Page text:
2013 set out as the year of the pitcher, especially in the National League. There were a series of dominant performances in the first half of the season that made picking the All-Star Game starter tougher than making it through the Golden Corral buffet with just one plate. But in the long run, it sorted itself out, in what is becoming a most predictable fashion. Because the cream always does rise to the top, and it is who that is, not only in the NL, but in baseball as a whole.
The Walter Johnson Award for best pitcher of the year was without a doubt the easiest award to select, as for the third straight season; my vote has stayed with the same man. One that made it abundantly clear that the conversation regarding the best pitcher in baseball now starts after him…
2013 National League Walter Johnson Pitcher of the Year: Clayton Kershaw, Los Angeles Dodgers
The Numbers: 16-9, 1.83 ERA, 236 IP, 232 Ks/52 BB, 3 CG/2 SHO, 0.92 WHIP, .195 BAA
The dominance of Clayton Kershaw has become a standard part of the summer at this point. Yet, despite authoring the pitcher’s Triple Crown two years ago, and then returning in even better form albeit with slightly lesser numbers in 2012, he put together his finest campaign this time around. It started with a foretelling Opening Day complete game, four-hit shutout and continued on to see him reach some impressive historical marks.
For the third consecutive season, he finished with the lowest ERA in the MLB, a feat that had only been accomplished twice before by Lefty Grove and Greg Maddux. His 1.83 mark was 0.36 runs lower than any other pitcher in the NL, and the lowest number since Pedro Martinez’s 1.74 in 2000. His 0.92 WHIP led the NL for the third consecutive year, and allowed only 48 earned runs across a career-high 236 innings. For the second time in three years, he topped the NL in strikeouts with 232, topping the 200 K mile marker for the fourth consecutive year.
But the precocious start to Kershaw’s career has put him in truly rare air. His 2.70 career ERA was the lowest of the live ball era ever for a starter that has topped 1,000 career innings. At 25 years old, he has never pitched a full season and had an ERA over 3.00 or struck out less than 185 batters. What’s more is that even in defeat, he often should have won. In the 14 games the Dodgers lost that he started, the team scored only 23 runs total, and in games he was the losing pitcher of record, he surrendered more than three runs only once.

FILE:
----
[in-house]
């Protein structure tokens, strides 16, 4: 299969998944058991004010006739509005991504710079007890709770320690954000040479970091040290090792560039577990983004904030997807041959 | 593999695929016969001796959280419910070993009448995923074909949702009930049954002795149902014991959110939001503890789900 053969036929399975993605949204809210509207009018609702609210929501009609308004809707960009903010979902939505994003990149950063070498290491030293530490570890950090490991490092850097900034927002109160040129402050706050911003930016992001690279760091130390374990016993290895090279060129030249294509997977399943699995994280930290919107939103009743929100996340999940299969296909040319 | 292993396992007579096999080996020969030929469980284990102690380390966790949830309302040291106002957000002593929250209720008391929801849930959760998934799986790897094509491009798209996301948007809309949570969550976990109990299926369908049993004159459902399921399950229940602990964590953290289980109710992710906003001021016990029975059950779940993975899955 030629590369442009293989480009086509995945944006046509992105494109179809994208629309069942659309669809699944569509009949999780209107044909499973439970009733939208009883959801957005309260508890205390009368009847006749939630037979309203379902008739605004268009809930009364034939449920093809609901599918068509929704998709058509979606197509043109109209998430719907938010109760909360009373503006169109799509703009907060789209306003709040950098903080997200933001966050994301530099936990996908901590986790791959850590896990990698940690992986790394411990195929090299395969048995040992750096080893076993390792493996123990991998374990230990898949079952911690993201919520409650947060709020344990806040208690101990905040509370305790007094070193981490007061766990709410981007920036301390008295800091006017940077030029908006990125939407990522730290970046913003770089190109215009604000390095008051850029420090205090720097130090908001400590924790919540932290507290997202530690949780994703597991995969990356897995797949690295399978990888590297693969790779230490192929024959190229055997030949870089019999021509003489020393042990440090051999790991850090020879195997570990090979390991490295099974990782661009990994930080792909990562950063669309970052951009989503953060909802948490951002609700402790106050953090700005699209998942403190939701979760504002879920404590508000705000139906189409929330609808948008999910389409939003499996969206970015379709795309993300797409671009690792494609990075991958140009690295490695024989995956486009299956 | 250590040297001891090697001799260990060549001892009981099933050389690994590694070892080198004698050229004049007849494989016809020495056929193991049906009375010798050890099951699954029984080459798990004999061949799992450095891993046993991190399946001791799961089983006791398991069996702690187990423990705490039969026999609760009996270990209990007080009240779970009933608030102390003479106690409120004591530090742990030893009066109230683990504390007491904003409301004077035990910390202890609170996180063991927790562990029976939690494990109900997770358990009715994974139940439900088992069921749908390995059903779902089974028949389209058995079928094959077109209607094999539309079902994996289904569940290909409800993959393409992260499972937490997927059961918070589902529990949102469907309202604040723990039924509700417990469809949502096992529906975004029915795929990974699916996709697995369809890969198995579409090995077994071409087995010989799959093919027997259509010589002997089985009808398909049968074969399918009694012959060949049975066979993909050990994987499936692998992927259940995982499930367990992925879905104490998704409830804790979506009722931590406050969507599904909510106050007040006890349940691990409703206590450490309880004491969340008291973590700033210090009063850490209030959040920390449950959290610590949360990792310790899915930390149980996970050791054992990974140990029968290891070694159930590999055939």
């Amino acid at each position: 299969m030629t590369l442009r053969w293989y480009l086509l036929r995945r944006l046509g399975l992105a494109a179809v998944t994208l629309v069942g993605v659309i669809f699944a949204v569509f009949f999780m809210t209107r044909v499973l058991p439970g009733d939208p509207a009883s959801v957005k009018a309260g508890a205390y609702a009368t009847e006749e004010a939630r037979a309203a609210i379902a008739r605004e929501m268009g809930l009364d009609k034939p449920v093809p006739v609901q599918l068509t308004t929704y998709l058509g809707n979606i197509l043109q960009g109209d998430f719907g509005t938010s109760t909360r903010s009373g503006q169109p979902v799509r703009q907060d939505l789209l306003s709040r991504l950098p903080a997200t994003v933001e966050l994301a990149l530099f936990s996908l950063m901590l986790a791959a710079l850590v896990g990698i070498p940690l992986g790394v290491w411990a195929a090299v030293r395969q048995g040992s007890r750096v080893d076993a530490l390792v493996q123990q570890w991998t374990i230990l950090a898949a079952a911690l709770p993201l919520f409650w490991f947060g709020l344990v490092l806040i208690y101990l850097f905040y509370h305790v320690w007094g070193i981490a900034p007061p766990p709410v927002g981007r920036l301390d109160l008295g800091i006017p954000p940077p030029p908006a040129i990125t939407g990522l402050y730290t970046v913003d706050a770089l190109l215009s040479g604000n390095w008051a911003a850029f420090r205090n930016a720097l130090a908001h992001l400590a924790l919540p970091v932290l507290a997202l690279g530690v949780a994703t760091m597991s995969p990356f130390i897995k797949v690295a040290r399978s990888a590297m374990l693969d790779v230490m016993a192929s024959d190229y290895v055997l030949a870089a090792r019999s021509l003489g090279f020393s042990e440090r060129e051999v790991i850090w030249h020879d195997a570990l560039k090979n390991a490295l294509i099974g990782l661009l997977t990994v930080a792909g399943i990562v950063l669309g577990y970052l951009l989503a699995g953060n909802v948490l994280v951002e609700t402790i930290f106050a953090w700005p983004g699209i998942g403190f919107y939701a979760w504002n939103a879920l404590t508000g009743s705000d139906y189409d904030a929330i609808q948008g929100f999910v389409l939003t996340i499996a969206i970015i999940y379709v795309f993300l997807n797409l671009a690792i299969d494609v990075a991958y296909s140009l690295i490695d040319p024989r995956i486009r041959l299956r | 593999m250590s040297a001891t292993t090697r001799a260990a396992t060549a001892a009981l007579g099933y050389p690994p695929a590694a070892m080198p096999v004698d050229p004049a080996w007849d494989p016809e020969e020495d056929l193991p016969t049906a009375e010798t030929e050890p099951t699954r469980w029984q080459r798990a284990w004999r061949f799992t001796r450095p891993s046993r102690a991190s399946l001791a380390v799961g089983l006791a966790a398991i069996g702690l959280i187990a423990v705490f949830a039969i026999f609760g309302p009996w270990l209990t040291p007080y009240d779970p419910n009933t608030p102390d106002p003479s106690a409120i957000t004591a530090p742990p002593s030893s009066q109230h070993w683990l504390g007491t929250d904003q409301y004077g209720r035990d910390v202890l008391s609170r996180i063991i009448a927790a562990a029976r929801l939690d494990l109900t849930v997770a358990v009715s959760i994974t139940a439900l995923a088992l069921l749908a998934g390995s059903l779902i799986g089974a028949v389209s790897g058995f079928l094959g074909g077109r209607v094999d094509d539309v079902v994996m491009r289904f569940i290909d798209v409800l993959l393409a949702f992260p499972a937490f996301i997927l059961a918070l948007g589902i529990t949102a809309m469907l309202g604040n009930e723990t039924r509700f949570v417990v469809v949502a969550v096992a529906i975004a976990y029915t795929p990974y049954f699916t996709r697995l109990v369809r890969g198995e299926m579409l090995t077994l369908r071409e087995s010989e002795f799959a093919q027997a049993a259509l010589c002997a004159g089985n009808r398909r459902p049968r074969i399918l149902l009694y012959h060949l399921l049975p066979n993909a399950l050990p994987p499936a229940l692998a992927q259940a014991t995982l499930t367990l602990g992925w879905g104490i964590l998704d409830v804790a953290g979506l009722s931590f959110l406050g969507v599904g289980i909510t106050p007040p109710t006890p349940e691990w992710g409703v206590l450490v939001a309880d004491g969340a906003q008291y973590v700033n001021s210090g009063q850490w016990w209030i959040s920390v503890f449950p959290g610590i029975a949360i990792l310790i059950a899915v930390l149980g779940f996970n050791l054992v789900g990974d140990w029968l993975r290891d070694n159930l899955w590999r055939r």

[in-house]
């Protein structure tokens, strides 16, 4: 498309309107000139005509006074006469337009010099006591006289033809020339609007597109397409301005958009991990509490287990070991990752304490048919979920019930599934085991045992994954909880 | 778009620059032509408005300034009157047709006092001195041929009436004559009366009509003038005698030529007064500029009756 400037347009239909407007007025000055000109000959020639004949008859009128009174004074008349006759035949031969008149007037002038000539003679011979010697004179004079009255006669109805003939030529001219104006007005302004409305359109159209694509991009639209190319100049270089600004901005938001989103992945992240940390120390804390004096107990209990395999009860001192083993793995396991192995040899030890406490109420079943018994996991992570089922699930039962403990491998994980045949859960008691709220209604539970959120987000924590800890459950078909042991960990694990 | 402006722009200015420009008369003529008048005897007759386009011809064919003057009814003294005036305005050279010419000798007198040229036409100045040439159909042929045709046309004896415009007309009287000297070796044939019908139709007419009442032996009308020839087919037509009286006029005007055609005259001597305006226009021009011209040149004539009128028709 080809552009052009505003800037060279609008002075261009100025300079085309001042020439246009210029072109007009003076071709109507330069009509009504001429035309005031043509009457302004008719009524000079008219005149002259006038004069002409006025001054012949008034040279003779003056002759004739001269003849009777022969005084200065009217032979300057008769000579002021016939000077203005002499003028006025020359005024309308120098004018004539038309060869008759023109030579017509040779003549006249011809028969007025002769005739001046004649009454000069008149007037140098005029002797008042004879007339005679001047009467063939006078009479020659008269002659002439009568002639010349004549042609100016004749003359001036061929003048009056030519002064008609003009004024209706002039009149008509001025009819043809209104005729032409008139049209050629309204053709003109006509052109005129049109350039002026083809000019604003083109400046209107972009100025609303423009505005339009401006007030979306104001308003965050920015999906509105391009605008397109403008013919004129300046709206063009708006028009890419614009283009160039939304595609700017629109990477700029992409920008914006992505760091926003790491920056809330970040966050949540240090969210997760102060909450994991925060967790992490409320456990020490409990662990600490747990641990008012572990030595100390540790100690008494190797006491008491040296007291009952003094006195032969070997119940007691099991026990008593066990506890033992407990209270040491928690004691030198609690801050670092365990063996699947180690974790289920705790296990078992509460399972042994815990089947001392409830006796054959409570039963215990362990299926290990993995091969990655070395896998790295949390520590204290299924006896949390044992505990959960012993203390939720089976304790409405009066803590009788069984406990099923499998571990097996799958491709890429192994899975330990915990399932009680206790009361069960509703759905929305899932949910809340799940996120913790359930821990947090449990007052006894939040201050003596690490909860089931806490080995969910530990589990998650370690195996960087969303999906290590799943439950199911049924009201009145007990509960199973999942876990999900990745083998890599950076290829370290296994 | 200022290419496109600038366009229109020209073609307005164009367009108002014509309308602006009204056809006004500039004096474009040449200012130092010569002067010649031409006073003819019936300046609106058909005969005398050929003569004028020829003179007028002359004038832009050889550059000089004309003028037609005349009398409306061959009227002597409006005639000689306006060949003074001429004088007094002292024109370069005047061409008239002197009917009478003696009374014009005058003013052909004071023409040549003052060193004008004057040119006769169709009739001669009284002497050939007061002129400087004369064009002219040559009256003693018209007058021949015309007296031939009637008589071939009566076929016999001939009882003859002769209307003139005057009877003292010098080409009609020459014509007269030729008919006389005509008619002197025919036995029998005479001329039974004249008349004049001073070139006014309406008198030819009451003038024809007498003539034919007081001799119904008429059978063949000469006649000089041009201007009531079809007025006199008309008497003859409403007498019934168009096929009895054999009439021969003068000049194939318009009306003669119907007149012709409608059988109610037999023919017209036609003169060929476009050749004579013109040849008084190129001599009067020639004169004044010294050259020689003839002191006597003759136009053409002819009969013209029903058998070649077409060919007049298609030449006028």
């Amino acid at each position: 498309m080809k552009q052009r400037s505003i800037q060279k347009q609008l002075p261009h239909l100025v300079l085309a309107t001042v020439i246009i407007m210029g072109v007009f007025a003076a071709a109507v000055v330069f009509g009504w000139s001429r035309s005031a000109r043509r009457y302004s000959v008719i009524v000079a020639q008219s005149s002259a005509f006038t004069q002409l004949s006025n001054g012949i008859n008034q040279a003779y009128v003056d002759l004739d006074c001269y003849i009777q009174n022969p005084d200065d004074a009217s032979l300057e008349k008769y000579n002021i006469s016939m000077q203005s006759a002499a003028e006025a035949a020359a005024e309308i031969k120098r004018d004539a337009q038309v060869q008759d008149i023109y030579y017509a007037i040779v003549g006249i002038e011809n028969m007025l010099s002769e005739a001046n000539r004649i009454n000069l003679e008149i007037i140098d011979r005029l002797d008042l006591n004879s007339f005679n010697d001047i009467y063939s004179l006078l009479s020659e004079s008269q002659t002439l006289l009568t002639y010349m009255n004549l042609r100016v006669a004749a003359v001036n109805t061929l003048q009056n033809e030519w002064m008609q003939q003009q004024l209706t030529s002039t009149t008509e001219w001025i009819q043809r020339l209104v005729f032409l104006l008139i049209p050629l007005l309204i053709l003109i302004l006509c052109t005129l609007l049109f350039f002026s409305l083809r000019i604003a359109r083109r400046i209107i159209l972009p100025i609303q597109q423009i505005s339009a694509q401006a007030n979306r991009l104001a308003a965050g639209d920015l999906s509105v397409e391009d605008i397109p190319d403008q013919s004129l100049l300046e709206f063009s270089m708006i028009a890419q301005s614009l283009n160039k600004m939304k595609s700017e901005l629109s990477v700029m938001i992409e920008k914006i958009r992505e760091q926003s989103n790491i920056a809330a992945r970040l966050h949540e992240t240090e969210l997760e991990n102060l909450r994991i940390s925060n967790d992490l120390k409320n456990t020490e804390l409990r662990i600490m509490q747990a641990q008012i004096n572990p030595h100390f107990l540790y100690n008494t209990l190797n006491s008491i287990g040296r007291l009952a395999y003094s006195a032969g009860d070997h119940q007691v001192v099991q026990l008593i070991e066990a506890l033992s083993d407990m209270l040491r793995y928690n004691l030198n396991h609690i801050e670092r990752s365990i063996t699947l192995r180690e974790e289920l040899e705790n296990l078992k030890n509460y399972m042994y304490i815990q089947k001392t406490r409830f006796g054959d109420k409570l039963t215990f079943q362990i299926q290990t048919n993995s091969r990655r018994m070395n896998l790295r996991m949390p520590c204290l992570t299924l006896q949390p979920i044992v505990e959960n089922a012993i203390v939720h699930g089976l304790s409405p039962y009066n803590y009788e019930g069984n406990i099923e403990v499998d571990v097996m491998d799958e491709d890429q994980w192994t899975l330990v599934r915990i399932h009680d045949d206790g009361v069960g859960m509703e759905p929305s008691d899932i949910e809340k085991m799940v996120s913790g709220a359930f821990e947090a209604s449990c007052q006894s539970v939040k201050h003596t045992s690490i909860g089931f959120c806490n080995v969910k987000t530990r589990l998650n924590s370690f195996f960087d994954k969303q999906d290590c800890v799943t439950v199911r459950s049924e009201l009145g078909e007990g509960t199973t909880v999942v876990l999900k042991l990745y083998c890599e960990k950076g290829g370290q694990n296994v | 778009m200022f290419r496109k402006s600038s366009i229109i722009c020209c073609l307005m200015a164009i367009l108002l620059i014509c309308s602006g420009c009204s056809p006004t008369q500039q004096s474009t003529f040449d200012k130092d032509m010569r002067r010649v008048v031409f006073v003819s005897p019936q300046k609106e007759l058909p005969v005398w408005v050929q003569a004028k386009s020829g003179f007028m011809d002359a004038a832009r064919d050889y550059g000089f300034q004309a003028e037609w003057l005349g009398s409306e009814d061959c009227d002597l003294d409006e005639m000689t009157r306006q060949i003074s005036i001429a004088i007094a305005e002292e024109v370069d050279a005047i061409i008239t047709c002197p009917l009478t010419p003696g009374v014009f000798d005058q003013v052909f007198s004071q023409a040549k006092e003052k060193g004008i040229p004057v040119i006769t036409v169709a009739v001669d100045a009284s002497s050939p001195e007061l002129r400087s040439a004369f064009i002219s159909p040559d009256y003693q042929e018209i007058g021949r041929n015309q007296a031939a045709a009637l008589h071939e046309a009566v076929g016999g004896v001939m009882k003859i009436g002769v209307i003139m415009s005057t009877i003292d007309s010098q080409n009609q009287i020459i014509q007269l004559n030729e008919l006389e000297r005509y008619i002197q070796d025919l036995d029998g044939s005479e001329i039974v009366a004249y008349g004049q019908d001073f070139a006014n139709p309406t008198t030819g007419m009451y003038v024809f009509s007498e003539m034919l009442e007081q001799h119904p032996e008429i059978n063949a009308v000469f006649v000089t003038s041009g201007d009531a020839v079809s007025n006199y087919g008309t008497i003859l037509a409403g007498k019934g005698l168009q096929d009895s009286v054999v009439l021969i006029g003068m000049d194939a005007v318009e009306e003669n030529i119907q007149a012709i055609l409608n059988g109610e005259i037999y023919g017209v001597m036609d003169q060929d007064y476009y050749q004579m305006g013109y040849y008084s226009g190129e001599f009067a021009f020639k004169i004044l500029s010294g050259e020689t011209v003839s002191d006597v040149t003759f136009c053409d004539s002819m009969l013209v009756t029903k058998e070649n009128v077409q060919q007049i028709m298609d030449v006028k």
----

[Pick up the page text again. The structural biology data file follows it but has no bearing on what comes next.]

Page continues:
Excellence is the regular order of the day for Kershaw, and the beginning of an all-time great career is well under way.
2. Adam Wainwright-Cardinals: 19-9, 2.94 ERA, 241.2 IP, 223 Ks/35 BB, 5 CG/2 SHO, 1.07 WHIP, .248 BAA
A year removed from his Tommy John comeback season, Wainwright returned to the form that has made him the winningest pitcher of the past five years. The workhorse led the NL in innings pitched, complete games, shutouts and starts.
3. Matt Harvey-Mets: 9-5, 2.27 ERA, 178 IP, 191 Ks/31 BB, 1 CG/1 SHO, 0.93 WHIP, .182 BAA
Harvey was on pace to be the foil to Kershaw’s run atop NL pitchers this season, and authored one of the most dominant season’s in recent history before his year (and the next one) were brought to an end by a torn UCL in his elbow. He struck out more batters than innings pitched 11 times.
4. Jose Fernandez-Marlins: 12-6, 2.19 ERA, 172.2 IP, 187 K’s/58 BB’s, 0 CG/SHO, 0.98 WHIP, .182 BAA
The dominant rookie’s run at 20 years old was something to behold, and saw him finish with the second best ERA in the NL and the lowest batting average against….as well as the Willie Mays ROY Award here.
5. Cliff Lee-Phillies: 14-8, 2.87 ERA, 222.2 IP, 222 Ks/32 BB, 2 CG/1 SHO, 1.01 WHIP, .232 BAA
The always steady Lee was a rare bright spot in the bleak Phllies season. He closed out 2013 with a 3-2 record in September on a 1.85 ERA and giving up only three runs across his two losses.
6. Francisco Liriano-Pirates: 16-8, 3.02 ERA, 161 IP, 163 Ks/63 BB, 2 CG/0 SHO, 1.22 WHIP, .224 BAA
7. Jordan Zimmermann-Nationals: 19-9, 3.25 ERA, 213.1 IP, 161 Ks/40 BB, 4 CG/2 SHO, 1.09 WHIP, .238 BA
8. Zack Greinke-Dodgers: 15-4, 2.63 ERA, 177 IP, 148 Ks/46 BB, 1 CG/1 SHO, 1.11 WHIP, .234 BAA
9. Madison Bumgarner-Giants: 13-9, 2.77 ERA, 201.1 IP, 199 Ks/62 BB, 0 CG/0 ShO, 1.03 WHIP, .203 BAA
10. Mat Latos-Reds: 14-7, 3.16 ERA, 210.2 IP, 187 Ks/58 BBs, 1 CG/0 SHO, 1.21 WHIP, .247 BAA
There has been a slight audible to the Awards revealing mix, as the schedule below will show
November 12: AL/NL Connie Mack Manager of the Year
November 12: AL Stan Musial Most Valuable Player
November 13: NL Stan Musial Most Valuable Player